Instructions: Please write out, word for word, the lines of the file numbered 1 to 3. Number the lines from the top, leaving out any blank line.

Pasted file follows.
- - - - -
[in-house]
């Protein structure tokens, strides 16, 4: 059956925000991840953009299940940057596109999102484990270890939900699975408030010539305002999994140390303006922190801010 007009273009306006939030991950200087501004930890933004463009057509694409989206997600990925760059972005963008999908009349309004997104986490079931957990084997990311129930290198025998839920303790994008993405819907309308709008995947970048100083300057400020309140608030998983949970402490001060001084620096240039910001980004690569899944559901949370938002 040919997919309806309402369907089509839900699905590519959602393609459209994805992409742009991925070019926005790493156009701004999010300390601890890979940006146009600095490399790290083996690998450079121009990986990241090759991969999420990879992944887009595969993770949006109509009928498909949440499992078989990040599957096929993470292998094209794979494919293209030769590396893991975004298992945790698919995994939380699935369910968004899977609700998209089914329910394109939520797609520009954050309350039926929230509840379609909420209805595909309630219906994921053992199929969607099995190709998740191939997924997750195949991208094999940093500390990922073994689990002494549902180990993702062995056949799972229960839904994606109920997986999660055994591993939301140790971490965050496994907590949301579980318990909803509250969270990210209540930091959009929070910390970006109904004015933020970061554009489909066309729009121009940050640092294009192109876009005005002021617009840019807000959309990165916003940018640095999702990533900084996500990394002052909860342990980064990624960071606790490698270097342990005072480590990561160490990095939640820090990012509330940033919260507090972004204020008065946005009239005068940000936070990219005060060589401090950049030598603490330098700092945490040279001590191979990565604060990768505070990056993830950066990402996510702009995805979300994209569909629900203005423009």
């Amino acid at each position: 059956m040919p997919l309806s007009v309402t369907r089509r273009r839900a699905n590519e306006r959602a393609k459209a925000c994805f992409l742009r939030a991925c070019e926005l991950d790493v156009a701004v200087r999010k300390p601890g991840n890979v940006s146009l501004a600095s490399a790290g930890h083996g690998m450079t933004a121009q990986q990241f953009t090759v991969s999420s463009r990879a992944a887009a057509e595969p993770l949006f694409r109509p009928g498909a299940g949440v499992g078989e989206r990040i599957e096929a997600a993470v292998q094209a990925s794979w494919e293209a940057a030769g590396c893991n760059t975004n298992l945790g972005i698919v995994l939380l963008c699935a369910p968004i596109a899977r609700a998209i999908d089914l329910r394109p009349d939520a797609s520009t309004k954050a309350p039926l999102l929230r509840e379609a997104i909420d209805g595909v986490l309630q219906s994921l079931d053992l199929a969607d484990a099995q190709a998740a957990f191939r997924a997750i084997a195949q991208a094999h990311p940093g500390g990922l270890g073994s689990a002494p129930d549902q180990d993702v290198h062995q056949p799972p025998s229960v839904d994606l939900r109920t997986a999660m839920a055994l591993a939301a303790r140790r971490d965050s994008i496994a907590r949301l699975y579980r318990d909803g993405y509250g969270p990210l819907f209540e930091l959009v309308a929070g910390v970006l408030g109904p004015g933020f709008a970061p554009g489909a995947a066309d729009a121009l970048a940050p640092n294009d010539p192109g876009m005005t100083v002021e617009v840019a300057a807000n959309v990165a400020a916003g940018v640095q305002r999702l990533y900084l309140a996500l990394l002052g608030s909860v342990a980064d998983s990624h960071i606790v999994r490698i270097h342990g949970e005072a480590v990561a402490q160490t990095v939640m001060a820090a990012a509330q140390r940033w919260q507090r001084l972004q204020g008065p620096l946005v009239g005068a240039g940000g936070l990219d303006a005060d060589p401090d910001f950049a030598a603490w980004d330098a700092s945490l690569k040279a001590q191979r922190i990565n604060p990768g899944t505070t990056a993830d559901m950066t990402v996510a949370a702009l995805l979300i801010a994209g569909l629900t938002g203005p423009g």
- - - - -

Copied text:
[in-house]
């Protein structure tokens, strides 16, 4: 059956925000991840953009299940940057596109999102484990270890939900699975408030010539305002999994140390303006922190801010 007009273009306006939030991950200087501004930890933004463009057509694409989206997600990925760059972005963008999908009349309004997104986490079931957990084997990311129930290198025998839920303790994008993405819907309308709008995947970048100083300057400020309140608030998983949970402490001060001084620096240039910001980004690569899944559901949370938002 040919997919309806309402369907089509839900699905590519959602393609459209994805992409742009991925070019926005790493156009701004999010300390601890890979940006146009600095490399790290083996690998450079121009990986990241090759991969999420990879992944887009595969993770949006109509009928498909949440499992078989990040599957096929993470292998094209794979494919293209030769590396893991975004298992945790698919995994939380699935369910968004899977609700998209089914329910394109939520797609520009954050309350039926929230509840379609909420209805595909309630219906994921053992199929969607099995190709998740191939997924997750195949991208094999940093500390990922073994689990002494549902180990993702062995056949799972229960839904994606109920997986999660055994591993939301140790971490965050496994907590949301579980318990909803509250969270990210209540930091959009929070910390970006109904004015933020970061554009489909066309729009121009940050640092294009192109876009005005002021617009840019807000959309990165916003940018640095999702990533900084996500990394002052909860342990980064990624960071606790490698270097342990005072480590990561160490990095939640820090990012509330940033919260507090972004204020008065946005009239005068940000936070990219005060060589401090950049030598603490330098700092945490040279001590191979990565604060990768505070990056993830950066990402996510702009995805979300994209569909629900203005423009």
């Amino acid at each position: 059956m040919p997919l309806s007009v309402t369907r089509r273009r839900a699905n590519e306006r959602a393609k459209a925000c994805f992409l742009r939030a991925c070019e926005l991950d790493v156009a701004v200087r999010k300390p601890g991840n890979v940006s146009l501004a600095s490399a790290g930890h083996g690998m450079t933004a121009q990986q990241f953009t090759v991969s999420s463009r990879a992944a887009a057509e595969p993770l949006f694409r109509p009928g498909a299940g949440v499992g078989e989206r990040i599957e096929a997600a993470v292998q094209a990925s794979w494919e293209a940057a030769g590396c893991n760059t975004n298992l945790g972005i698919v995994l939380l963008c699935a369910p968004i596109a899977r609700a998209i999908d089914l329910r394109p009349d939520a797609s520009t309004k954050a309350p039926l999102l929230r509840e379609a997104i909420d209805g595909v986490l309630q219906s994921l079931d053992l199929a969607d484990a099995q190709a998740a957990f191939r997924a997750i084997a195949q991208a094999h990311p940093g500390g990922l270890g073994s689990a002494p129930d549902q180990d993702v290198h062995q056949p799972p025998s229960v839904d994606l939900r109920t997986a999660m839920a055994l591993a939301a303790r140790r971490d965050s994008i496994a907590r949301l699975y579980r318990d909803g993405y509250g969270p990210l819907f209540e930091l959009v309308a929070g910390v970006l408030g109904p004015g933020f709008a970061p554009g489909a995947a066309d729009a121009l970048a940050p640092n294009d010539p192109g876009m005005t100083v002021e617009v840019a300057a807000n959309v990165a400020a916003g940018v640095q305002r999702l990533y900084l309140a996500l990394l002052g608030s909860v342990a980064d998983s990624h960071i606790v999994r490698i270097h342990g949970e005072a480590v990561a402490q160490t990095v939640m001060a820090a990012a509330q140390r940033w919260q507090r001084l972004q204020g008065p620096l946005v009239g005068a240039g940000g936070l990219d303006a005060d060589p401090d910001f950049a030598a603490w980004d330098a700092s945490l690569k040279a001590q191979r922190i990565n604060p990768g899944t505070t990056a993830d559901m950066t990402v996510a949370a702009l995805l979300i801010a994209g569909l629900t938002g203005p423009g």